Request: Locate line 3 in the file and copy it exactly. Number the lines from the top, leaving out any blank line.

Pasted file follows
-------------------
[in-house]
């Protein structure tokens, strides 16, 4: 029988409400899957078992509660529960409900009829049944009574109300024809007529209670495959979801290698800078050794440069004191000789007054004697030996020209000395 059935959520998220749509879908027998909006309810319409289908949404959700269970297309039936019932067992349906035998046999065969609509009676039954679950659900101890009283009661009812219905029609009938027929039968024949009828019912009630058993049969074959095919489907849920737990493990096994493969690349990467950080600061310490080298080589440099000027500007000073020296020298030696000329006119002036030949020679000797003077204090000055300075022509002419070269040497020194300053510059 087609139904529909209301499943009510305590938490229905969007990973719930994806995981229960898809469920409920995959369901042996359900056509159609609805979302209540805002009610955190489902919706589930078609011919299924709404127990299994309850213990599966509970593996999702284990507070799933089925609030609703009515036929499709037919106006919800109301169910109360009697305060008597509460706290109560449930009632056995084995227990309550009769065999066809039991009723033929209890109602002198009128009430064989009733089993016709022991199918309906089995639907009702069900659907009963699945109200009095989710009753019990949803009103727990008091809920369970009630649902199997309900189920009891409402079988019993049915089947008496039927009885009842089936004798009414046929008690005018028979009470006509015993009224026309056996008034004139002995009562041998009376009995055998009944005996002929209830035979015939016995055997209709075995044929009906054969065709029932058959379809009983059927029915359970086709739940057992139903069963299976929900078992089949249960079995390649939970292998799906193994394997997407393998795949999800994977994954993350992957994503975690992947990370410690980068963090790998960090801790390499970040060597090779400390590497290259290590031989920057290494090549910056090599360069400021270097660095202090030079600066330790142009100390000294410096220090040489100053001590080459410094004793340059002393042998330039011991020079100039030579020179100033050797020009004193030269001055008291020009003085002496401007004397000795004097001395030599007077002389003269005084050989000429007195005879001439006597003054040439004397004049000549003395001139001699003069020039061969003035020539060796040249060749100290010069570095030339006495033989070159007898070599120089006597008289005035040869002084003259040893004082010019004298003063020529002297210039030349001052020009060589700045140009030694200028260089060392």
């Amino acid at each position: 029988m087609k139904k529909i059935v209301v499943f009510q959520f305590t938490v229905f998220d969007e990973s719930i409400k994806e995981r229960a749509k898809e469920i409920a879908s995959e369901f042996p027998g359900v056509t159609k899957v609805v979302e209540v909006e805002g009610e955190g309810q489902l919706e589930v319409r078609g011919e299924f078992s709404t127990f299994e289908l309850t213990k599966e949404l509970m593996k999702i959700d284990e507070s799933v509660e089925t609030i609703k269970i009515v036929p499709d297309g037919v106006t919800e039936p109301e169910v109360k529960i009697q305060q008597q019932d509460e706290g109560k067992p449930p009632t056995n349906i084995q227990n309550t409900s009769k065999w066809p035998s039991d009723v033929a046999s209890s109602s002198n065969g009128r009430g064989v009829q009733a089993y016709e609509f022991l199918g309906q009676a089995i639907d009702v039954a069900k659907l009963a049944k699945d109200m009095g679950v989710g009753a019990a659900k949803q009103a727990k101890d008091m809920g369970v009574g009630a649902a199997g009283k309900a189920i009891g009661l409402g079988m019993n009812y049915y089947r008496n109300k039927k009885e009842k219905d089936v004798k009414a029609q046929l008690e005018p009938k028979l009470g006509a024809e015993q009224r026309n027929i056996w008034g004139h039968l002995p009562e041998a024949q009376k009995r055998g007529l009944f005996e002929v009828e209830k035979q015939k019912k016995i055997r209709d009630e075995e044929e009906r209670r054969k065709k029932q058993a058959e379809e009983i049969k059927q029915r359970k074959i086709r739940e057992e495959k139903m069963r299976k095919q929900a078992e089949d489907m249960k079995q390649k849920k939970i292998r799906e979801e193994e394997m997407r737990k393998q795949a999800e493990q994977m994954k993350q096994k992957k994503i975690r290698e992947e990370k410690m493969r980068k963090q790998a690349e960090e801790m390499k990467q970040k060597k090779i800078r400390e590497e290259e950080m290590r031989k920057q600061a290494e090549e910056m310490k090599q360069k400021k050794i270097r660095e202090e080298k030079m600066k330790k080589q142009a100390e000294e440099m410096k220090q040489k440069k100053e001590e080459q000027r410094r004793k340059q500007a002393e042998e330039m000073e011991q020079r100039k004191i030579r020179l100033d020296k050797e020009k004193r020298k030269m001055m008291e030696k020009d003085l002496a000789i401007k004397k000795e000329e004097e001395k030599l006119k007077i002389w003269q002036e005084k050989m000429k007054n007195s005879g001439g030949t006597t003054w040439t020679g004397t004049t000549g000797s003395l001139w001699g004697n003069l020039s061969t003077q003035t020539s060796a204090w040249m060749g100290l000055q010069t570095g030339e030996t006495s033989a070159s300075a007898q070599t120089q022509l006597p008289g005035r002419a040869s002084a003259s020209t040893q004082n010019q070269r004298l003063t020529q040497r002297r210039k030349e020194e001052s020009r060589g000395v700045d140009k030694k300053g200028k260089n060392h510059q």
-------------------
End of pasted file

């Amino acid at each position: 029988m087609k139904k529909i059935v209301v499943f009510q959520f305590t938490v229905f998220d969007e990973s719930i409400k994806e995981r229960a749509k898809e469920i409920a879908s995959e369901f042996p027998g359900v056509t159609k899957v609805v979302e209540v909006e805002g009610e955190g309810q489902l919706e589930v319409r078609g011919e299924f078992s709404t127990f299994e289908l309850t213990k599966e949404l509970m593996k999702i959700d284990e507070s799933v509660e089925t609030i609703k269970i009515v036929p499709d297309g037919v106006t919800e039936p109301e169910v109360k529960i009697q305060q008597q019932d509460e706290g109560k067992p449930p009632t056995n349906i084995q227990n309550t409900s009769k065999w066809p035998s039991d009723v033929a046999s209890s109602s002198n065969g009128r009430g064989v009829q009733a089993y016709e609509f022991l199918g309906q009676a089995i639907d009702v039954a069900k659907l009963a049944k699945d109200m009095g679950v989710g009753a019990a659900k949803q009103a727990k101890d008091m809920g369970v009574g009630a649902a199997g009283k309900a189920i009891g009661l409402g079988m019993n009812y049915y089947r008496n109300k039927k009885e009842k219905d089936v004798k009414a029609q046929l008690e005018p009938k028979l009470g006509a024809e015993q009224r026309n027929i056996w008034g004139h039968l002995p009562e041998a024949q009376k009995r055998g007529l009944f005996e002929v009828e209830k035979q015939k019912k016995i055997r209709d009630e075995e044929e009906r209670r054969k065709k029932q058993a058959e379809e009983i049969k059927q029915r359970k074959i086709r739940e057992e495959k139903m069963r299976k095919q929900a078992e089949d489907m249960k079995q390649k849920k939970i292998r799906e979801e193994e394997m997407r737990k393998q795949a999800e493990q994977m994954k993350q096994k992957k994503i975690r290698e992947e990370k410690m493969r980068k963090q790998a690349e960090e801790m390499k990467q970040k060597k090779i800078r400390e590497e290259e950080m290590r031989k920057q600061a290494e090549e910056m310490k090599q360069k400021k050794i270097r660095e202090e080298k030079m600066k330790k080589q142009a100390e000294e440099m410096k220090q040489k440069k100053e001590e080459q000027r410094r004793k340059q500007a002393e042998e330039m000073e011991q020079r100039k004191i030579r020179l100033d020296k050797e020009k004193r020298k030269m001055m008291e030696k020009d003085l002496a000789i401007k004397k000795e000329e004097e001395k030599l006119k007077i002389w003269q002036e005084k050989m000429k007054n007195s005879g001439g030949t006597t003054w040439t020679g004397t004049t000549g000797s003395l001139w001699g004697n003069l020039s061969t003077q003035t020539s060796a204090w040249m060749g100290l000055q010069t570095g030339e030996t006495s033989a070159s300075a007898q070599t120089q022509l006597p008289g005035r002419a040869s002084a003259s020209t040893q004082n010019q070269r004298l003063t020529q040497r002297r210039k030349e020194e001052s020009r060589g000395v700045d140009k030694k300053g200028k260089n060392h510059q």